Every week, the Wide Open Country team rounds up our favorite newly released country, folk, bluegrass and Americana songs for the Wide Open Country Six Pack.
This week's roundup features a tongue-in-cheek duet about a common law marriage, a rowdy Saturday night anthem from Jon Pardi, a look at what's truly valuable in life from Little Big Town and more.
Here are 6 new songs you need to know this week.
"Common Law," Zoe Cummins and Gabe Lee
Zoe Cummins and Gabe Lee's "Common Law," a tune about a couple in no hurry to tie the knot, is a witty duet that would surely make Conway and Loretta proud. As the two trade barbs, they tell a tale of a millenial pair who might not be able to afford the house with a white picket fence, but they're making the best of their dual income and splitting the responsibilies -- rolling joints and cooking the food -- right down the middle.
"But hey in our defense, we can afford a ring or a picket fence," Cummins and Lee sing. "To some it might not be common sense, but the judge calls it common law."
-- Bobbie Jean Sawyer
"Mr. Saturday Night," Jon Pardi
The title track of Jon Pardi's forthcoming album (out Sept. 2 via Capitol Records Nashville) describes the type of bar-hopping hell-raiser worthy of the nickname "Mr. Saturday Night" without glamorizing bad behavior. Instead of simply exploring how someone earned such a reputation, songwriters Benjy Davis, Reid Isbell and Joe Ragosta consider why their subject self medicates and avoids alone time at home.
In addition to serving up lyrical themes that would've suited Hank Thompson or Merle Haggard, "Mr. Saturday Night" leans as heavily into fiddle (performed by Jenee Fleenor) and pedal steel as past selections that exalted Pardi as one of mainstream country music's staunchest neo-traditionalists.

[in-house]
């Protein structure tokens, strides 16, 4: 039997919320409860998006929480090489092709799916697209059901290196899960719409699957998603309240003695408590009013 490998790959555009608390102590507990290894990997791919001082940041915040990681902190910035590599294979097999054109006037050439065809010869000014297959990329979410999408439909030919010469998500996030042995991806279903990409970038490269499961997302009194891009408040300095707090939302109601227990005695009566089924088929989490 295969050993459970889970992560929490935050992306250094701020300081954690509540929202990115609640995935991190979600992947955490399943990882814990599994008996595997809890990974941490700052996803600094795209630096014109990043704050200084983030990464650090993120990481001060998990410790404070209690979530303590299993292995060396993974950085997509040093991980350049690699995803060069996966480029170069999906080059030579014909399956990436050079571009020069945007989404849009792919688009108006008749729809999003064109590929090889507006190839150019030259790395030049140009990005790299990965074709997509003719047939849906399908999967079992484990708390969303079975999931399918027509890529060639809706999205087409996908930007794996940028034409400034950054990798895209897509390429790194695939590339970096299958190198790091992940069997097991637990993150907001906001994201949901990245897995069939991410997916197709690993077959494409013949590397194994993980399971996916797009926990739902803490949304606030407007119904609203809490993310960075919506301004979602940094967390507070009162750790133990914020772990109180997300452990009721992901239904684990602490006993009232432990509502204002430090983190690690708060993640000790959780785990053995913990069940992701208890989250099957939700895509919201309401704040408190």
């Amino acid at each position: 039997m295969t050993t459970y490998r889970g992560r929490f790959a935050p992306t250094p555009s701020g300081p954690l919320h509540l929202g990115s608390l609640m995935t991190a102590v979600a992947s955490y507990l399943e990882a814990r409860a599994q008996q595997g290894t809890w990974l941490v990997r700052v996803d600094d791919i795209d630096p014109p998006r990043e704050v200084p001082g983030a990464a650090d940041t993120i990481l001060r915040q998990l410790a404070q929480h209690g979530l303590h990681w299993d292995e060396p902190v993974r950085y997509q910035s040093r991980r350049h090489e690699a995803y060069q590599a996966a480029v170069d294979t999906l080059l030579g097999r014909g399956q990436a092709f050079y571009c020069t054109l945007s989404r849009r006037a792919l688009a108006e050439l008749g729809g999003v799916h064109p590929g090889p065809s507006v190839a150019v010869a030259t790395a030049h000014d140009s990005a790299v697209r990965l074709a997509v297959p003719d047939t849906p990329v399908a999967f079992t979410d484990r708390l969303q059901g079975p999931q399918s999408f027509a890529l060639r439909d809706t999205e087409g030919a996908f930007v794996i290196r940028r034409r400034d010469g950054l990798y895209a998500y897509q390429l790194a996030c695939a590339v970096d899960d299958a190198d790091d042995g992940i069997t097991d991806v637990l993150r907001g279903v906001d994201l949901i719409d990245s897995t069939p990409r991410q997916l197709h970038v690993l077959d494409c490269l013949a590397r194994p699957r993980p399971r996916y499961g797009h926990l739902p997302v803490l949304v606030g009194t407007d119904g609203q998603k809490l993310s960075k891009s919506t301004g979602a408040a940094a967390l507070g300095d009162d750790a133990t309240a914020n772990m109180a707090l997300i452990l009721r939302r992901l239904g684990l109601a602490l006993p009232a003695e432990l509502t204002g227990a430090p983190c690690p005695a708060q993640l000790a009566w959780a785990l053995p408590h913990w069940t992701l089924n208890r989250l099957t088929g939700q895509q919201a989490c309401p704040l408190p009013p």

-- Bobby Moore
"Mama He's Crazy," Andrea and Mud
Atlanta-based band Andrea & Mud describes its concoction of guitar fuzz and countrified lyrics as surf western. Basically, it creates songs that'd sound no less at home on a Quentin Tarantino film soundtrack than in a honky-tonk jukebox.
To hear this approach in action, check out the group's recent cover of "Mama He's Crazy." The Judds' first No. 1 and one of the signature songs written by Kenny O'Dell translates well to a five-minute surf rock odyssey that's as refreshing as it is retro.
-- Bobby Moore
"Rich Man," Little Big Town
Little Big Town's 10th album Mr. Sun is coming in September, and all of the new songs they've released so far have been on point. "Rich Man" is a touching ballad with Jimi Westbrook leading vocals, taking an honest look at what being a "rich man" really means. Westbrook, who wrote the emotional song, sings about how true riches are found in happiness and a loving family life versus material possessions. It's a simple and effective message that made me take a step back and appreciate things differently in my own life.
"Yeah, I'm a rich man / Without a lick of money / A better-than-blessed man / Had all I ever wanted I got everything I need / Got love and a family"
-- Courtney Fox
"I Hope She's Drinkin' Tonight," Riley Green
Riley Green dropped his debut album back in 2019, so it's been fun to see the Alabama native releasing new music. He hasn't formally announced a new project yet, but I love "I Hope She's Drinkin' Tonight," which gives us a slightly different sound than we typically get from the singer. In his upbeat new song, Green wonders if his ex is out drinking now that they have called it quits. It's catchy and entertaining, and I honestly can't stop listening to it.
-- Courtney Fox
"More Like Home," Garrett Hedlund
Garret Hedlund is back and better than ever, showcasing his powerful and deep vocals on "More Like Home," a song about loss, love, family and longing,
"But you feel more like freedom/ Than barefeet in my backyard/ You feel more like heaven/ Than my bedroom window stars," Hedlund sings. "And I guess it doesn't matter/ If you can't go back again/ 'Cause you feel more like home/ Than the house I grew up in."
About the song, Hedlund told Just Jared, "You don't get to choose the home that raises you but as you grow, hopefully you're lucky enough to get to choose what feels like one!"
The song was written by Jossie Jo Dillon, Shane McNally and Josh Osbourne and was produced by Luke Wooten. "More Like Home" follows Hedlund's previous singles "Tulsa Nights" and "The Road." It's still not known whether the singer is set to release a full-length album any time soon, but we certainly wouldn't be opposed to it.
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